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CHI 2013: Managing Social Media

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CHI 2013 Bleu Room

In the first of a series of posts detailing our experiences at CHI Paris 2013, we look at the opening session "Managing Social Media".

A long train journey and some dawdling on the Metro prevented a quick entry into this 11am session, but I was lucky enough to catch some excellent talks that more than made up for my accidental sightseeing.

The topic of this session was Social Media. Featuring some heavyweight papers with significant involvement from Facebook, this was a must-see set of presentations that opened the day nicely.

Quantifying the Invisible Audience in Social Networks

An absolutely standout study. Michael Bernstein took us on a journey of Facebook statistics exploring the facts behind the perception that only a small selection of friends see someone’s Facebook posts.

Invisible Audience Chart

In a nutshell, users underestimate by up to 4x how many people actually see their Facebook posts. This led to some interesting exploration of how this perception affects behaviour of users when posting and interacting on the site. A few years ago it might have seemed rather ethereal to discuss such a topic, but with so many people staging a large portion of their friendships just on Facebook, it is an increasingly relevant study.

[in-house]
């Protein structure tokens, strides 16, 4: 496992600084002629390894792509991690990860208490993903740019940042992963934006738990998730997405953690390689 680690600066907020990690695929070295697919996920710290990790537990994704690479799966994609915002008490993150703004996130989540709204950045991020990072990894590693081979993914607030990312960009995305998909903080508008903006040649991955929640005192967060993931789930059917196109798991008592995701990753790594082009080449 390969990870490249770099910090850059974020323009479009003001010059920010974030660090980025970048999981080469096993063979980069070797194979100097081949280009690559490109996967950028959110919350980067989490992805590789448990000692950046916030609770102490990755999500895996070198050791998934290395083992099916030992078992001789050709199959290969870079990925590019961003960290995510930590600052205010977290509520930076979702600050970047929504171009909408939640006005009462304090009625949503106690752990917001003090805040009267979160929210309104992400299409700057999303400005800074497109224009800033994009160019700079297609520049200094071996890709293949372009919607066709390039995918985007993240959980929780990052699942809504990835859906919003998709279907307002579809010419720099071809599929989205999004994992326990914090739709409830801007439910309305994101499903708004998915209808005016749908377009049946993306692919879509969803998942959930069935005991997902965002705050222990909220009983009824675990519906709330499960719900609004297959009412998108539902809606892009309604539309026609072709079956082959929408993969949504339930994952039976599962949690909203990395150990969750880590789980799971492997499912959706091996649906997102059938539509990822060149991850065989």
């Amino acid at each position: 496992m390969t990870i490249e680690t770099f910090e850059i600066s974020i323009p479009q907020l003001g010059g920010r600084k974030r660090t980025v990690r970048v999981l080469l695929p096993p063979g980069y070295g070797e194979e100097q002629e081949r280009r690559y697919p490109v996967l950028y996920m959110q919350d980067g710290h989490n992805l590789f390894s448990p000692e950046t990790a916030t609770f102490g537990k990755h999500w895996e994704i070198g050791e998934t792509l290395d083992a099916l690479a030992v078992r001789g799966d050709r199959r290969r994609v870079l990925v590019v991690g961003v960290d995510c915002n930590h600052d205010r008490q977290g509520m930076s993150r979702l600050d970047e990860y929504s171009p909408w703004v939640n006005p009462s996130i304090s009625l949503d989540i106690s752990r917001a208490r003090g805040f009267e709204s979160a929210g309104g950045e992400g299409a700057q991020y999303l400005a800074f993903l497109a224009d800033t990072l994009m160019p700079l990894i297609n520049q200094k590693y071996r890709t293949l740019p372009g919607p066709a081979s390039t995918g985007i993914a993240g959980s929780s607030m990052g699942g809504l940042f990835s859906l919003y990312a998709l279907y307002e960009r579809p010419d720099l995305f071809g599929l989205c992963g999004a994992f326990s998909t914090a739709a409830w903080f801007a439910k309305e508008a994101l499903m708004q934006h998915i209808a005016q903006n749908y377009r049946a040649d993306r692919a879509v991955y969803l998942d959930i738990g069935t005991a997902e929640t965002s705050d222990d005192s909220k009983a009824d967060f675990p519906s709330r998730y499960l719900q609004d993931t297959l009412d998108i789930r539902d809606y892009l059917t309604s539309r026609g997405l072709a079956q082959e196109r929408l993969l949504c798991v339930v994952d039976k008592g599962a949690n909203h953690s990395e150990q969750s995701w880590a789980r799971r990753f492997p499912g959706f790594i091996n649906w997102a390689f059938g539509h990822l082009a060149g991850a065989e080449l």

The study used its findings to debate whether Facebook can do more to articulate how content is being distributed. Keeping a ‘black box’ from users is a dangerous game when you are reliant on their enthusiasm and faith in the system, but transparency is sometimes a bridge too far. Facebook have already investigated this idea with groups displaying who has seen your post. Will we see this elsewhere?

Facebook "Seen by" behaviour

The full paper is available online and is well worth a read.

Gender, Topic, and Audience Response: An Analysis of User-Generated Content on Facebook

“Gender, Topic and Audience Response” was an interesting study concept that perhaps didn’t have the presentation time for Moira Burke to do it justice. Analysing keywords and topics discussed on Facebook, it compared the behaviours of males and females through conversation.

Whilst fascinating, featuring great data and good analysis, there was a real sense that a large part of the presentation confirmed what are already commonly understood differences between genders. Sadly more of a footnote was the incidental behaviour of how different genders respond to this content. As an academic study it feels like it’s got real legs and I’d love to have seen further details around incidental behaviour based on gender.

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